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Microsoft says it won’t give money to Congress members who voted against Electoral College confirmation

  • Besides holding back on funding certain elected officials, Microsoft will change the name of its political action committee and create a group to promote campaign finance reform.
  • The changes come after Microsoft employees protested contributions to members of Congress who voted against the Electoral College confirmation.

Microsoft CEO Satya Nadella and Volkswagen CEO Herbert Diess (not pictured) attend a session during their visit to Volkswagen Digital Lab in Berlin on Feb. 27, 2019.Abdulhamid Hosbas | Anadolu Agency | Getty Images

Microsoft on Friday said its political action committee won't contribute to upcoming campaigns for members of U.S. Congress who voted against confirming the Electoral College results of the 2020 presidential election. It will also change the name of its committee for backing political campaigns after employees spoke out against some contributions.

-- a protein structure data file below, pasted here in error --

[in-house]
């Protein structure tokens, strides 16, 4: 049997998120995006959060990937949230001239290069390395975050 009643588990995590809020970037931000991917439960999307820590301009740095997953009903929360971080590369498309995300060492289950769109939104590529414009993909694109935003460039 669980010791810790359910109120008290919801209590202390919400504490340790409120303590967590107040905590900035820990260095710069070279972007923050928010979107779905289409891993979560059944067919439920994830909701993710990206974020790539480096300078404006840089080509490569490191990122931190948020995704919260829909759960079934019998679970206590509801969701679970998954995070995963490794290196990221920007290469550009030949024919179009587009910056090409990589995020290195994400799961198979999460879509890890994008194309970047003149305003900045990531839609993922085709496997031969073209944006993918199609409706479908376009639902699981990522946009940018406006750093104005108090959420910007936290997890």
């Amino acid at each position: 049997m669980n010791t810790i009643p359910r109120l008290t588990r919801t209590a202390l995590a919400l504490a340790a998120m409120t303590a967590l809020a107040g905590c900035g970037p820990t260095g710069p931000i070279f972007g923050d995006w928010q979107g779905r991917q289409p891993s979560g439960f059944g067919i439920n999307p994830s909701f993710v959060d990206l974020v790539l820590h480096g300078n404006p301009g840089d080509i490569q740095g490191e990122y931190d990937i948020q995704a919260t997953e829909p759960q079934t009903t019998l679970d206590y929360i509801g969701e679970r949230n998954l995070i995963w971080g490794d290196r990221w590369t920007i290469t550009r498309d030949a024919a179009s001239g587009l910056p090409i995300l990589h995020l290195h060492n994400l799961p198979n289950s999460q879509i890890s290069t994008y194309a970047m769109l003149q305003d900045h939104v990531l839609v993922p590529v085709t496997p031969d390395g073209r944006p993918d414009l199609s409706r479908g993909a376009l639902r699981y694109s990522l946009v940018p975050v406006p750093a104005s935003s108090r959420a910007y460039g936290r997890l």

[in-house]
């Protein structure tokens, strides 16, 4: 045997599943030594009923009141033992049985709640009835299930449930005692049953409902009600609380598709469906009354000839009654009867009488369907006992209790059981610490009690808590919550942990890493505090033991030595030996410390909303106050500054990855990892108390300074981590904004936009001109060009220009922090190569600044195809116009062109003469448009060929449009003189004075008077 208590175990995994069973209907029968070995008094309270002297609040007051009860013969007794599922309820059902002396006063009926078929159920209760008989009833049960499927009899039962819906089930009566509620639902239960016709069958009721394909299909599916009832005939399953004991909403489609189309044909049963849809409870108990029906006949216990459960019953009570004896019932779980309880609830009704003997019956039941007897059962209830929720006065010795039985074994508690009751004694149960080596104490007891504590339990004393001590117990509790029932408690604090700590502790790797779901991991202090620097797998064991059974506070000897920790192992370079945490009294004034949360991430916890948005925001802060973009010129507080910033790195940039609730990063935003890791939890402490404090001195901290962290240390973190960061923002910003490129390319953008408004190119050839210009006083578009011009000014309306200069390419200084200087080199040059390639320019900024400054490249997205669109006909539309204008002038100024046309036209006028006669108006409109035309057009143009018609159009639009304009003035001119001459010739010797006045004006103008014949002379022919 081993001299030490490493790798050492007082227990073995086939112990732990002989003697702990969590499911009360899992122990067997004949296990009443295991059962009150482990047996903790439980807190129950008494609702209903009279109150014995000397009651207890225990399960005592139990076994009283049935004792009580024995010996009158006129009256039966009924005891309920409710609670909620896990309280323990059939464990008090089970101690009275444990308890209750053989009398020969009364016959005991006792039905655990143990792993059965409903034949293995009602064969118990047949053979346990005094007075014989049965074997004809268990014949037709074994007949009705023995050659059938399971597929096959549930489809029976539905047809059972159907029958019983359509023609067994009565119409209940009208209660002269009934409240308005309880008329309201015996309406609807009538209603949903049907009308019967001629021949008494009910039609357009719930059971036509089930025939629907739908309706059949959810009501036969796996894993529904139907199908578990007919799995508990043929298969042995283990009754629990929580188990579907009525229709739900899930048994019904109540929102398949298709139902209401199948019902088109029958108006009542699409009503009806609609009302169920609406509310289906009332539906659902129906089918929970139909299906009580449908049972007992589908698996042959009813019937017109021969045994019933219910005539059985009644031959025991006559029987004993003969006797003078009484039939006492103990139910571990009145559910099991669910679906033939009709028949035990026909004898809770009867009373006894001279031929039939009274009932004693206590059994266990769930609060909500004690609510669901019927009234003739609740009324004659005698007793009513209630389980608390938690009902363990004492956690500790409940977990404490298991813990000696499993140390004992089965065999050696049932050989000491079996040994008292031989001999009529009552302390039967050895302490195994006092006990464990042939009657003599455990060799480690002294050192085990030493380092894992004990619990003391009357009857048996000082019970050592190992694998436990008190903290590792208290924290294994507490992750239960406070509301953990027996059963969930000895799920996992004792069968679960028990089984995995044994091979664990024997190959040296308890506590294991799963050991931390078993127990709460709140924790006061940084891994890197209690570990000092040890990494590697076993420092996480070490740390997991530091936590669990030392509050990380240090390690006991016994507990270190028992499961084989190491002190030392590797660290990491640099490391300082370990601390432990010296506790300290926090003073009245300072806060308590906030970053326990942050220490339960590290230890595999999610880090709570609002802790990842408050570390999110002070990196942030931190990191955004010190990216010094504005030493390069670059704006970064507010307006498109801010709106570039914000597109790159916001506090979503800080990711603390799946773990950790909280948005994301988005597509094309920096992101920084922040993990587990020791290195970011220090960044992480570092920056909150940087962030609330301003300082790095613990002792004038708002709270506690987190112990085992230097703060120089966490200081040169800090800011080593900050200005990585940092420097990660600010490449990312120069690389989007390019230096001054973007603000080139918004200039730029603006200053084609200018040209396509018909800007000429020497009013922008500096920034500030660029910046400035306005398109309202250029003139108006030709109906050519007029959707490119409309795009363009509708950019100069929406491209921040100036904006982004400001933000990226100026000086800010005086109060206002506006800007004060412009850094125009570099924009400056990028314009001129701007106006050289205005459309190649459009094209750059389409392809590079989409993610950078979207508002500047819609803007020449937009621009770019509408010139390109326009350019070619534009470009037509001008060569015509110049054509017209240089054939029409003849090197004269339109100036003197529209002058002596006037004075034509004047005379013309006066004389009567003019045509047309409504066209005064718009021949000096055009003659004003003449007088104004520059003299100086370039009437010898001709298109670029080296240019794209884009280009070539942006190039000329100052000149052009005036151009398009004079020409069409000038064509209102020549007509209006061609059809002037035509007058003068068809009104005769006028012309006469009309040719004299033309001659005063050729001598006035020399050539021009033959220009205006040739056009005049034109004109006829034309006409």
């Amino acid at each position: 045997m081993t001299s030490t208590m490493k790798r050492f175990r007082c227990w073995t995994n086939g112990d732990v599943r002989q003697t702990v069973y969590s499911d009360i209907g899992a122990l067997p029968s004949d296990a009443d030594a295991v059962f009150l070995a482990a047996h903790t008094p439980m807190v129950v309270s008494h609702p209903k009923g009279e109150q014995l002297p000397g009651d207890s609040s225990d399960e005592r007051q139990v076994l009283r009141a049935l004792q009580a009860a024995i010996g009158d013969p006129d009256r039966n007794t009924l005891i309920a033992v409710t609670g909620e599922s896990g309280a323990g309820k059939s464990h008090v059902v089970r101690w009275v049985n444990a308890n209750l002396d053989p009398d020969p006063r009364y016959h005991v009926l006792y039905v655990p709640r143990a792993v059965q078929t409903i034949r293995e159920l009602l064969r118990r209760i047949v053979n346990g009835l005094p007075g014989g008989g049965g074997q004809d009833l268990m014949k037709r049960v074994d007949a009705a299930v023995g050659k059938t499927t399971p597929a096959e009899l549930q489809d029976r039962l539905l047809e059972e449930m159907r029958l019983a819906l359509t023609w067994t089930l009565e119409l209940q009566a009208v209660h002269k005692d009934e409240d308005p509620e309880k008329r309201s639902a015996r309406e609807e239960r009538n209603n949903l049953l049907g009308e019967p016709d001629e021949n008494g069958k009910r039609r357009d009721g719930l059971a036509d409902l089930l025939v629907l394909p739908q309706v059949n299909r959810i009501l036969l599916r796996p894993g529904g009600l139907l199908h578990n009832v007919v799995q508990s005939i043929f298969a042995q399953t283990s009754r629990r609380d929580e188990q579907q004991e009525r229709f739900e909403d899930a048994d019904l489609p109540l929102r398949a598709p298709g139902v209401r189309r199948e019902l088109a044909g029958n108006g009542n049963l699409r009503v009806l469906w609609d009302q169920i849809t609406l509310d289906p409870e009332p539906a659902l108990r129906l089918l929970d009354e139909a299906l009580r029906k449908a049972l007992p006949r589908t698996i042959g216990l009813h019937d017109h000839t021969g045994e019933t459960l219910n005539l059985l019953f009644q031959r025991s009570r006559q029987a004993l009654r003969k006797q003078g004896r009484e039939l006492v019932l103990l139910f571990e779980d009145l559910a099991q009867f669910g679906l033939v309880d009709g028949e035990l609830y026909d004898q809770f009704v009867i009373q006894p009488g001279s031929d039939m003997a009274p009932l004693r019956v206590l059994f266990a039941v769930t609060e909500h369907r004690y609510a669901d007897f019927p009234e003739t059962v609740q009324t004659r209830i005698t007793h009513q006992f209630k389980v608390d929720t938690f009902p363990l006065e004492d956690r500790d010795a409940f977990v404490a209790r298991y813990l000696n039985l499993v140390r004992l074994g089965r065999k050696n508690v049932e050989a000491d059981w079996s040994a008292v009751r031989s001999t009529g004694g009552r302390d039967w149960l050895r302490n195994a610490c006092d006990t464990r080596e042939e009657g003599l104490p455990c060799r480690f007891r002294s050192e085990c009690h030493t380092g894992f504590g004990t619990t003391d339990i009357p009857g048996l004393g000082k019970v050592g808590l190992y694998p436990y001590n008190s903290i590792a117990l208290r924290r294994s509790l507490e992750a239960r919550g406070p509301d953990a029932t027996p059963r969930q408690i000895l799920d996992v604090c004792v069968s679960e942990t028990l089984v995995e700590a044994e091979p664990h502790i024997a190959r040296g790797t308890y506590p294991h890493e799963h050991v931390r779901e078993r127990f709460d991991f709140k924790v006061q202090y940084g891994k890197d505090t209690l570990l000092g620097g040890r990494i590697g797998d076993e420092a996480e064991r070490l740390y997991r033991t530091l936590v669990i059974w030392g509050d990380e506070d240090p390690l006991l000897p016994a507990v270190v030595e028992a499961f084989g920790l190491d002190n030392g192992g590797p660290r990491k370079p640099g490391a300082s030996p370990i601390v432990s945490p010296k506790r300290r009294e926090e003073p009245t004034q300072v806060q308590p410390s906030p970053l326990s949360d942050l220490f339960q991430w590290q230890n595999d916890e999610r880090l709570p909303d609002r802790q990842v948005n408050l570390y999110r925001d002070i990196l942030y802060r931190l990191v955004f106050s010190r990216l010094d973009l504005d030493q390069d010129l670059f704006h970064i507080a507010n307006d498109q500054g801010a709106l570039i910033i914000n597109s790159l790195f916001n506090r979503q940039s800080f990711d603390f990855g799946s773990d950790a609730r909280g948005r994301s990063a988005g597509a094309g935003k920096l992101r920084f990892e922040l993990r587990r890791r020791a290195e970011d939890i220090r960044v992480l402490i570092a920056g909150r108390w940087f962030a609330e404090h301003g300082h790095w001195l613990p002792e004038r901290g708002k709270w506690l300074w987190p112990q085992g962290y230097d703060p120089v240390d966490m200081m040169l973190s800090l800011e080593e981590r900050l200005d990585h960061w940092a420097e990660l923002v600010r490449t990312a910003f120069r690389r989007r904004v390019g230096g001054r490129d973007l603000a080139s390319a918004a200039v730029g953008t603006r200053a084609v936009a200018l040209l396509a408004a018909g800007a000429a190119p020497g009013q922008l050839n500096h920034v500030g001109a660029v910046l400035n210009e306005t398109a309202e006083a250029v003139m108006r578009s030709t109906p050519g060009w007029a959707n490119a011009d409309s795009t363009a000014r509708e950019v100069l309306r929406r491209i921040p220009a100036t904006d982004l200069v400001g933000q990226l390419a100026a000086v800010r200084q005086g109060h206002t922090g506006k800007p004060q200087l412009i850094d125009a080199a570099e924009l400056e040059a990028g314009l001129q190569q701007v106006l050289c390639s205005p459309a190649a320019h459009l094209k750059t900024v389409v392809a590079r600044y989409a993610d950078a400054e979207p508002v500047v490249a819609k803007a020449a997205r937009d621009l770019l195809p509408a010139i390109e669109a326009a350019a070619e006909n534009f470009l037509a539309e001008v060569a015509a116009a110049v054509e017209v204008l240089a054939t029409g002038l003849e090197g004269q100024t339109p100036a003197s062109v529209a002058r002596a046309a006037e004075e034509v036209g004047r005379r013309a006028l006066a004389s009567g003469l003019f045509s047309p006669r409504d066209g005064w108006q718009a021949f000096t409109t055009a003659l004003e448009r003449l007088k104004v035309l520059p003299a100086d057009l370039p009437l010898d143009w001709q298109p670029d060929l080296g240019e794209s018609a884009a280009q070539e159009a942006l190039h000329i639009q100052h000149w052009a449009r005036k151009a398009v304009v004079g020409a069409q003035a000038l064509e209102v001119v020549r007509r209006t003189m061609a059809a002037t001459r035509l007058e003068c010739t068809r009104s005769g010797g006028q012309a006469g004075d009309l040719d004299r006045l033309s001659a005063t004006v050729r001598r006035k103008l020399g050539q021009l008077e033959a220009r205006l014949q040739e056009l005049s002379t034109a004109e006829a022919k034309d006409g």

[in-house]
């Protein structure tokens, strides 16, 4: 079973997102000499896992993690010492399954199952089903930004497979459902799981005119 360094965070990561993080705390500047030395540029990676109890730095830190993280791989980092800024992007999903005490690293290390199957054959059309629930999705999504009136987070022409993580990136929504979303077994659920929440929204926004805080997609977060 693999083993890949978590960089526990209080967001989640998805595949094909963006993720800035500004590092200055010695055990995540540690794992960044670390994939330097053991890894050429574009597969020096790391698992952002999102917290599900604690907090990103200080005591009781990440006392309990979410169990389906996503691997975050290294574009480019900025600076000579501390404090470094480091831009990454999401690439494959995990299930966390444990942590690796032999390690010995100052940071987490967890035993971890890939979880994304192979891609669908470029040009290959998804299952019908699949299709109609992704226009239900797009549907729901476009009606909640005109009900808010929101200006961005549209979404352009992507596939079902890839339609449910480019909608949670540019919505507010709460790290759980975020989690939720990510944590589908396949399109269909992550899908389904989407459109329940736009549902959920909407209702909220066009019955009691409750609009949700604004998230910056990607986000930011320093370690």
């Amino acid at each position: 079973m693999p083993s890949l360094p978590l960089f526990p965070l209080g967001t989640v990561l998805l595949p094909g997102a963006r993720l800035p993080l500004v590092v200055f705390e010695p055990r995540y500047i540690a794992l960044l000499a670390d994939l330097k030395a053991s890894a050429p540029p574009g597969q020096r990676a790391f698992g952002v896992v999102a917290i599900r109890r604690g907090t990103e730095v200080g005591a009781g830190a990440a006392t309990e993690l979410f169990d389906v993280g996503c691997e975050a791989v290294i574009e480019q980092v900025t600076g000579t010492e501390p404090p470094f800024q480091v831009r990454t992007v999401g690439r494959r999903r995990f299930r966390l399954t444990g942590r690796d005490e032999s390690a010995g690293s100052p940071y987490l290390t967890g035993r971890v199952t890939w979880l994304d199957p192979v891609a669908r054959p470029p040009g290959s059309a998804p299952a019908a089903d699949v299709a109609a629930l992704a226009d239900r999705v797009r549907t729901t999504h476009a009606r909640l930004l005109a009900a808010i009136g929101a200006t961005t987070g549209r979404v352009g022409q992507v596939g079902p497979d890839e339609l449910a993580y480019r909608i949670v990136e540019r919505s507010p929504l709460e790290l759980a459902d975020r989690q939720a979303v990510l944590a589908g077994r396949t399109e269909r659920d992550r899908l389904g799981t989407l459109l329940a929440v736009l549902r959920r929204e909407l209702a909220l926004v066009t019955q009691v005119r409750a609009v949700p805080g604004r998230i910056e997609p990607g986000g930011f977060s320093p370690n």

The adjustments demonstrate how large technology companies are sometimes willing to change their practices following criticism from their own workers.

The Microsoft Political Action Committee, known as MSPAC, will become the Microsoft Corporation Stakeholders Voluntary PAC, or MSVPAC. Fred Humphries, corporate vice president of U.S. government affairs, explained the change an email posted to a Microsoft blog.

The changes come after Microsoft employee Carmen Crincoli published a plea for the company to stop giving money to politicians who voted against the Electoral College results. Those votes came after thousands of angry citizens stormed the U.S. Capitol after then-President Donald Trump gave a speech in which he blamed his election loss on widespread fraud. Attorney General William Barr said in December that the Justice Department had not seen enough fraud that it could have caused a different outcome in the presidential election.

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